Solidarity Interrupted: Coffee, Cooperatives, and Certification Conflicts in Mexico and Nicaragua

Bradley R. Wilson, Tad Mutersbaugh

Research output: Contribution to journalArticlepeer-review

3 Scopus citations

Abstract

Ethical commodity networks have been advanced as a means to promote cooperative development, engender more democratic forms of governance, promote environmental conservation, and redistribute a greater share of returns to farmers and workers. This essay draws upon long-term ethnographic research on the role of solidarity within two Mesoamerican coffee-producing cooperatives to understand the effects of certification regimes that undergird many ethical commodity networks today. The essay uses a labor-centric conception of solidarity to demonstrate that the pressures and demands created by certifications intended to generate more just outcomes can also strain existing solidarities that bind cooperatives together.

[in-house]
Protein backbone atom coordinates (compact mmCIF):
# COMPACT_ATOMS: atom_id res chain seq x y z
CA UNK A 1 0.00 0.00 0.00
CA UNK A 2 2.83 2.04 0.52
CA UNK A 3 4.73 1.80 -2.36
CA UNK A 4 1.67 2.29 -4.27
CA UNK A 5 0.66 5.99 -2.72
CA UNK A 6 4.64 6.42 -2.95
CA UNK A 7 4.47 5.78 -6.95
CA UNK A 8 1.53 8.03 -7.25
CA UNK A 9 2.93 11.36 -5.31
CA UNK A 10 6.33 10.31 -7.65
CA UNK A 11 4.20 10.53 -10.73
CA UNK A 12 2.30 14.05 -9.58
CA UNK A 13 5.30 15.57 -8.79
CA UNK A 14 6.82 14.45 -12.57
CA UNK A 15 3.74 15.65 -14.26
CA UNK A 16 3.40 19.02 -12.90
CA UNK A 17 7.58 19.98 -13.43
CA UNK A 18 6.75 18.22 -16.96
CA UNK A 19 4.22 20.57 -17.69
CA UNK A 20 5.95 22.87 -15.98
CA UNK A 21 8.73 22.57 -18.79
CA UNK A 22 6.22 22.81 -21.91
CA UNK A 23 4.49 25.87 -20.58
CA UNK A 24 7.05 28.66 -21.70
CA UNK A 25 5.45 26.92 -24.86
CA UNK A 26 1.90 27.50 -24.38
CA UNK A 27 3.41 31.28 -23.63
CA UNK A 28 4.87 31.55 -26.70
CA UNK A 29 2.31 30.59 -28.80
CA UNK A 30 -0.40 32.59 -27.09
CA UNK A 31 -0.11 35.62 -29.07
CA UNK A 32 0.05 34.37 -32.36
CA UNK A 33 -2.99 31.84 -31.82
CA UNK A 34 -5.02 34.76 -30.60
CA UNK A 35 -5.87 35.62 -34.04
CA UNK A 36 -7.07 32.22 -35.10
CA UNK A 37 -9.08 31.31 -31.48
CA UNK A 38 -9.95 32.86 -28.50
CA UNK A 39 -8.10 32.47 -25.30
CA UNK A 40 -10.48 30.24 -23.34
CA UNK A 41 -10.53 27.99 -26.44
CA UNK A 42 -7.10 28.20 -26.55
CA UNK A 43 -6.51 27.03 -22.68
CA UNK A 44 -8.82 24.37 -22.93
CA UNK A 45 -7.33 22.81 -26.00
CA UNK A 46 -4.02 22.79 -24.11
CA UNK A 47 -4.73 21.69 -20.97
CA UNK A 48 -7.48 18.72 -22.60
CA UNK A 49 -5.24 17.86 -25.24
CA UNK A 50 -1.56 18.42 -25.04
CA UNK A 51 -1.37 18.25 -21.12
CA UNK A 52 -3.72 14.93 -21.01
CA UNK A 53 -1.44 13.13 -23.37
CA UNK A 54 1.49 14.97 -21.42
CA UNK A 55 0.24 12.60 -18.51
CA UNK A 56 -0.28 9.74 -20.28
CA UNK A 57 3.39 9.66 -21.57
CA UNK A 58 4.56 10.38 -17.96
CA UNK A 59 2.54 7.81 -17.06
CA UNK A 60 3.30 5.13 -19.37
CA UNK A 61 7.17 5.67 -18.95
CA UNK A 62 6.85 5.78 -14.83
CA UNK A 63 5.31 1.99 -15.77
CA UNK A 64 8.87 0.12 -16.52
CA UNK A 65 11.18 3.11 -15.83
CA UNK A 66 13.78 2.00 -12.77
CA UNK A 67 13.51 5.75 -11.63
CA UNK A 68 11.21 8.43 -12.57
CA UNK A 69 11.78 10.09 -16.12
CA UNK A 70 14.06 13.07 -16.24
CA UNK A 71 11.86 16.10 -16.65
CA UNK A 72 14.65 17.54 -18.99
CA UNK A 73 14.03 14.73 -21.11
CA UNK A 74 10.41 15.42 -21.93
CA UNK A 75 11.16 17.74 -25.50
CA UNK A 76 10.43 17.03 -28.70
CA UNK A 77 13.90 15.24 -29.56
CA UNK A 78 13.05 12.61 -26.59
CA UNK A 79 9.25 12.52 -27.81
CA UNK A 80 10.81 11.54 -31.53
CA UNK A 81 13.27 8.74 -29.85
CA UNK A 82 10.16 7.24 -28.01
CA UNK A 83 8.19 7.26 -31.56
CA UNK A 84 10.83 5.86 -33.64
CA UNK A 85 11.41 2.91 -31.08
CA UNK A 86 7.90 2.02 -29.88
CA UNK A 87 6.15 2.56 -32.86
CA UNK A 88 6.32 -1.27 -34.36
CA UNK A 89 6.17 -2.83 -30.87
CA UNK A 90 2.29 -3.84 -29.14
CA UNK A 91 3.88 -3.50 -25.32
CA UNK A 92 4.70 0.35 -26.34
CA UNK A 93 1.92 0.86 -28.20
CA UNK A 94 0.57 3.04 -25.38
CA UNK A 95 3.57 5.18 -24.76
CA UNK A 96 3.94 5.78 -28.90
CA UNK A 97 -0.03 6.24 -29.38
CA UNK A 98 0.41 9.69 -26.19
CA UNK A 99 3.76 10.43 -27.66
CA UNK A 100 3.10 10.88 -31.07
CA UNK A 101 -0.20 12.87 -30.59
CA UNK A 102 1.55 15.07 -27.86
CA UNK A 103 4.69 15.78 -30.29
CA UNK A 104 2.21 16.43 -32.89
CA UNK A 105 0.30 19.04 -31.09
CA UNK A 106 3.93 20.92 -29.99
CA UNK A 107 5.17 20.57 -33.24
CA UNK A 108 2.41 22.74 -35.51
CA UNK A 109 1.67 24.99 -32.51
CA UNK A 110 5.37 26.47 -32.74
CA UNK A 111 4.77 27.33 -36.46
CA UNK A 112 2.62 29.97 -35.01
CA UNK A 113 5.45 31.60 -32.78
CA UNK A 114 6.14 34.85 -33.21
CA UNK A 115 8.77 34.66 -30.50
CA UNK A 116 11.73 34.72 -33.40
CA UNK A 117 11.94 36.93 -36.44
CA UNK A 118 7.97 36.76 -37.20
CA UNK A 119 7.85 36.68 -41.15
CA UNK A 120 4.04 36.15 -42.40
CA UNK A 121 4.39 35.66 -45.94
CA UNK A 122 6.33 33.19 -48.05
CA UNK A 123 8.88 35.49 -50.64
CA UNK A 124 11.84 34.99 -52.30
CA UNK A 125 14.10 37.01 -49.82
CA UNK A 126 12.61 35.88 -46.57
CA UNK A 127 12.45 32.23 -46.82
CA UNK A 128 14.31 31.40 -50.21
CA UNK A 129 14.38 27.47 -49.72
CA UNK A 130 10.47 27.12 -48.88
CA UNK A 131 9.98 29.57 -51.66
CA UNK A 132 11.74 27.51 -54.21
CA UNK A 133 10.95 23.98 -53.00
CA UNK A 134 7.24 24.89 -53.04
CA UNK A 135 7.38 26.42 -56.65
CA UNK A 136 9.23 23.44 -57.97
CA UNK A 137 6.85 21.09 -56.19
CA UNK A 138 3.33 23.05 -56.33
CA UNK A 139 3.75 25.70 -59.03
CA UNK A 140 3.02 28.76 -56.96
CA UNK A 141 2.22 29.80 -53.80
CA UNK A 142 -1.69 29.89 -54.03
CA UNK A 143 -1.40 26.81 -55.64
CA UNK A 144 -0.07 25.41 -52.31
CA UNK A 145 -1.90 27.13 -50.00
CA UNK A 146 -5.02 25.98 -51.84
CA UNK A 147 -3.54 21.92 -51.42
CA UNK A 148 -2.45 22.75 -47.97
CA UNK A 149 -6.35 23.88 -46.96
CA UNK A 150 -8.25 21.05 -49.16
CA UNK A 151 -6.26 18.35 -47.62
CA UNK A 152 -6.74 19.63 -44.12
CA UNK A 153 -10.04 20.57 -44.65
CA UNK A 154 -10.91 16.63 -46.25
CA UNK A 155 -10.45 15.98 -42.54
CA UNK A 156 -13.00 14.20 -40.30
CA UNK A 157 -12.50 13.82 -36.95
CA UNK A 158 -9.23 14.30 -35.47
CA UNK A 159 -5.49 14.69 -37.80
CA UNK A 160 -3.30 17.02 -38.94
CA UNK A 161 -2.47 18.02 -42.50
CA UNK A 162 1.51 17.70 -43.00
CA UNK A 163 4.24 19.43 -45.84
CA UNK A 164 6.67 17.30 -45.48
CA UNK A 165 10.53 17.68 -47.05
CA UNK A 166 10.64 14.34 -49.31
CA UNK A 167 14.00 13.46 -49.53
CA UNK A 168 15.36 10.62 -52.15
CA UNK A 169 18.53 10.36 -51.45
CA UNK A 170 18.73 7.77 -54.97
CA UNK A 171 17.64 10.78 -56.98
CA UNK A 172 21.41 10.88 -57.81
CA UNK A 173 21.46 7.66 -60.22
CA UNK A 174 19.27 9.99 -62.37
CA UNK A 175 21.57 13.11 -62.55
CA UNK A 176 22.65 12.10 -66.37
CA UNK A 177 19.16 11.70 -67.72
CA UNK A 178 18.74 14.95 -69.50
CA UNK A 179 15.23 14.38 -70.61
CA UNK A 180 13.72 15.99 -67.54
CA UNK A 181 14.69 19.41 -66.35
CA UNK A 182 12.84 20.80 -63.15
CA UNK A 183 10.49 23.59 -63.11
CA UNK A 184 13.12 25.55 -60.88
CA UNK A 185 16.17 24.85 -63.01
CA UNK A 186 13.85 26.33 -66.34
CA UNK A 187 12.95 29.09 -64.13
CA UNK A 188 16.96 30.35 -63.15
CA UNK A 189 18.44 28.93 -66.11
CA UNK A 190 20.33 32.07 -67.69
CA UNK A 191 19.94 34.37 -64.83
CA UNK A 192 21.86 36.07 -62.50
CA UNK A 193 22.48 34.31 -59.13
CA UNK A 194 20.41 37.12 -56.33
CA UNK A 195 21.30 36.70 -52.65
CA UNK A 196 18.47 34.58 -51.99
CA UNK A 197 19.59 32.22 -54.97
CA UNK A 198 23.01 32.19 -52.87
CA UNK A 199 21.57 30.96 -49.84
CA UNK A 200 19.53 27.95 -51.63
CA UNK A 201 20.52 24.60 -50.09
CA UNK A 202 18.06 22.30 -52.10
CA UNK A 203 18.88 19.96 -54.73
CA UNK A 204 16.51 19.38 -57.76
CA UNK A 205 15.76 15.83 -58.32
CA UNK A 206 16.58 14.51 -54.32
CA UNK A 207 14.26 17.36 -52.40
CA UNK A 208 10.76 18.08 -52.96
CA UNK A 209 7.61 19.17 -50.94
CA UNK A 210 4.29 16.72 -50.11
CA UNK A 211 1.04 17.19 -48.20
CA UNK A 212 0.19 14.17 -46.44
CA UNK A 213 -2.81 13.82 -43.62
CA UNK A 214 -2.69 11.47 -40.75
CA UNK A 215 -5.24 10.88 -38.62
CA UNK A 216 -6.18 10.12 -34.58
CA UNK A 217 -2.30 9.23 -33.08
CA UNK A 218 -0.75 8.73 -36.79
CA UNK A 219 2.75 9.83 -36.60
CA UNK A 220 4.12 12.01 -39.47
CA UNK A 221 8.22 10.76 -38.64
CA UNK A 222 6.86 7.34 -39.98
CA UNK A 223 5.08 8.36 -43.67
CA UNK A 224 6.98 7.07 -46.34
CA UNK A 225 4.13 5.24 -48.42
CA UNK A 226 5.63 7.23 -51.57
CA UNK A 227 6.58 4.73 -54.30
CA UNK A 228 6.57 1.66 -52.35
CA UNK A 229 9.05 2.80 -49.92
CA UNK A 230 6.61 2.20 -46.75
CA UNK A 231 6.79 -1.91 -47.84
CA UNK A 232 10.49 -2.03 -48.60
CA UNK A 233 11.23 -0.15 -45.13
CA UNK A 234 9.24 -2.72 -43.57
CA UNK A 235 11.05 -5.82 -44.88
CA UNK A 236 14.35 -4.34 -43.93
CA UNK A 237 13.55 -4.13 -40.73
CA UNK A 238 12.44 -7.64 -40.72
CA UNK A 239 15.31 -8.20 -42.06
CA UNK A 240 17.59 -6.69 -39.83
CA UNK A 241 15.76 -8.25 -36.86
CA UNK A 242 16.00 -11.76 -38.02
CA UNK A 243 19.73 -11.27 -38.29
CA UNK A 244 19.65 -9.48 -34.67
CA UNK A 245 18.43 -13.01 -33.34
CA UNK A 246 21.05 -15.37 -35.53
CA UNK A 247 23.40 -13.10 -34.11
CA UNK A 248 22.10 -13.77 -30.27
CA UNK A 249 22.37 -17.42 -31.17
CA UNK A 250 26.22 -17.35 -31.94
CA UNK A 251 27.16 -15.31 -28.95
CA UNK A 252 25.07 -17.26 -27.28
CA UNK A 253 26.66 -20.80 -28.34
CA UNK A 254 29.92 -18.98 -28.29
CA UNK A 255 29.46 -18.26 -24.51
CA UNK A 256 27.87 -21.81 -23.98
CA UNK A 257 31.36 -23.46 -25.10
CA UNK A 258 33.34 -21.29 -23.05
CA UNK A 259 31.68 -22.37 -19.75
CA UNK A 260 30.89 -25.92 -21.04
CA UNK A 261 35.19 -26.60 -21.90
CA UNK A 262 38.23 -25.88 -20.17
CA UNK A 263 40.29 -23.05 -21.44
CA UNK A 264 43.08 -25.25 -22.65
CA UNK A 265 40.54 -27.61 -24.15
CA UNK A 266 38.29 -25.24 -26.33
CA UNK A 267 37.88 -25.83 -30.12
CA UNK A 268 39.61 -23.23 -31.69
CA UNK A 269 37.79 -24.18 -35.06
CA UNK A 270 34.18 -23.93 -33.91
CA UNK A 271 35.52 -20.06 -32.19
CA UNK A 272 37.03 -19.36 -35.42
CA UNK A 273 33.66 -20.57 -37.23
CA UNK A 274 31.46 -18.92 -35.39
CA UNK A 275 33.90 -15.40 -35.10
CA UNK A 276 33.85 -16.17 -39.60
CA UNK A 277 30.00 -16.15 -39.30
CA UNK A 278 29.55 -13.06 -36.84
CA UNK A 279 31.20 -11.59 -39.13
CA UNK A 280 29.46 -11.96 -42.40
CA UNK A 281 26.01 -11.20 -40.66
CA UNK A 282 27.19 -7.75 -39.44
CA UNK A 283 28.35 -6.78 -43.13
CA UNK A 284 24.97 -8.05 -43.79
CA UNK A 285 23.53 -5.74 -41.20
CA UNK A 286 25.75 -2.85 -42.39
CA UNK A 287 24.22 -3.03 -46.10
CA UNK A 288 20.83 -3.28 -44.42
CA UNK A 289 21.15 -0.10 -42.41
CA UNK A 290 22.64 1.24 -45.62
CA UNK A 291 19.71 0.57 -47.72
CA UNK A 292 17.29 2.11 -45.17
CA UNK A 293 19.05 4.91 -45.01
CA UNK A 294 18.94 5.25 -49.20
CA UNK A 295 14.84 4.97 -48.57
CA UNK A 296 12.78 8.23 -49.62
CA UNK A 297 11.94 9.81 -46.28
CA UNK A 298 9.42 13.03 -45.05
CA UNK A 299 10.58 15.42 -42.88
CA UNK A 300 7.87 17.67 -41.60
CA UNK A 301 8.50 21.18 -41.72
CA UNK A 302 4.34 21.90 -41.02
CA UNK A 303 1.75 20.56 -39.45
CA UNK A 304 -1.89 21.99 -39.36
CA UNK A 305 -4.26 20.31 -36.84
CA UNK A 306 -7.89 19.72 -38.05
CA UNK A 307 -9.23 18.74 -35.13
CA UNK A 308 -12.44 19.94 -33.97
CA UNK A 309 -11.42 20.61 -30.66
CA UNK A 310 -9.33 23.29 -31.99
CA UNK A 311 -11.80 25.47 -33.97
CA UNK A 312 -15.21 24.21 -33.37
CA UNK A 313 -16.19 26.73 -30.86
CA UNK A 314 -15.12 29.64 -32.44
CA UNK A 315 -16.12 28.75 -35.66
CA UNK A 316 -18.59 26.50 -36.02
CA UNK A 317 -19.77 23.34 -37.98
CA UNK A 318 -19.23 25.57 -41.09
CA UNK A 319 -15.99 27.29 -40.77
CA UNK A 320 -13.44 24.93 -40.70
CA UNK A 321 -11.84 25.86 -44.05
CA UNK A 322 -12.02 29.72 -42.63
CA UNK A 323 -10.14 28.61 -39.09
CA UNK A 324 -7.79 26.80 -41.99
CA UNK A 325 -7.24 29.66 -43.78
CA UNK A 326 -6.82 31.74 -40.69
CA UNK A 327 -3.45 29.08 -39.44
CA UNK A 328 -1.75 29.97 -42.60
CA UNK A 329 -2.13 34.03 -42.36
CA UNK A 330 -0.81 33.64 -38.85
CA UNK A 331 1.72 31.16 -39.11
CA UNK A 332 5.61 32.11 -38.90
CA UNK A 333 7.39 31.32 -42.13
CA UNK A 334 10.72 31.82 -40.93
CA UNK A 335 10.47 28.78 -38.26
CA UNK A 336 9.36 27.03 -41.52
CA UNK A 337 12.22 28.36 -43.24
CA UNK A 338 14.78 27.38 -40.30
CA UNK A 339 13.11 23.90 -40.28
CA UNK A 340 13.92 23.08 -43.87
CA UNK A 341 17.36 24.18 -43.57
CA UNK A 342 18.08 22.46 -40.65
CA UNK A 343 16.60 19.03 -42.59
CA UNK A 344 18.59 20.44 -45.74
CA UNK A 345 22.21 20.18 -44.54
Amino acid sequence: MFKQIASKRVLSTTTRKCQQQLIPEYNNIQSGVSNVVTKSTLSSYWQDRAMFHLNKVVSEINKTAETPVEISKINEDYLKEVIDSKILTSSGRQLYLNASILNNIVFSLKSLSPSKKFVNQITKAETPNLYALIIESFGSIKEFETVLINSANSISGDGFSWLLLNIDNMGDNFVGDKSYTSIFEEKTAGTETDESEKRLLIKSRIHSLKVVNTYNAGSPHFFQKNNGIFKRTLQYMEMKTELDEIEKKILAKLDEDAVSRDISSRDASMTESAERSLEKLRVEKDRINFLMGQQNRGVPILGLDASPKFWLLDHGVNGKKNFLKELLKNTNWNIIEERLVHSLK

Original languageEnglish
Pages (from-to)348-367
Number of pages20
JournalRethinking Marxism
Volume32
Issue number3
DOIs
StatePublished - Jul 2 2020

Bibliographical note

Publisher Copyright:
© 2020 Association for Economic and Social Analysis.

Keywords

  • Cooperatives
  • Ethical Commodity Networks
  • Fair Trade
  • Mesoamerica
  • Solidarity

ASJC Scopus subject areas

  • Sociology and Political Science

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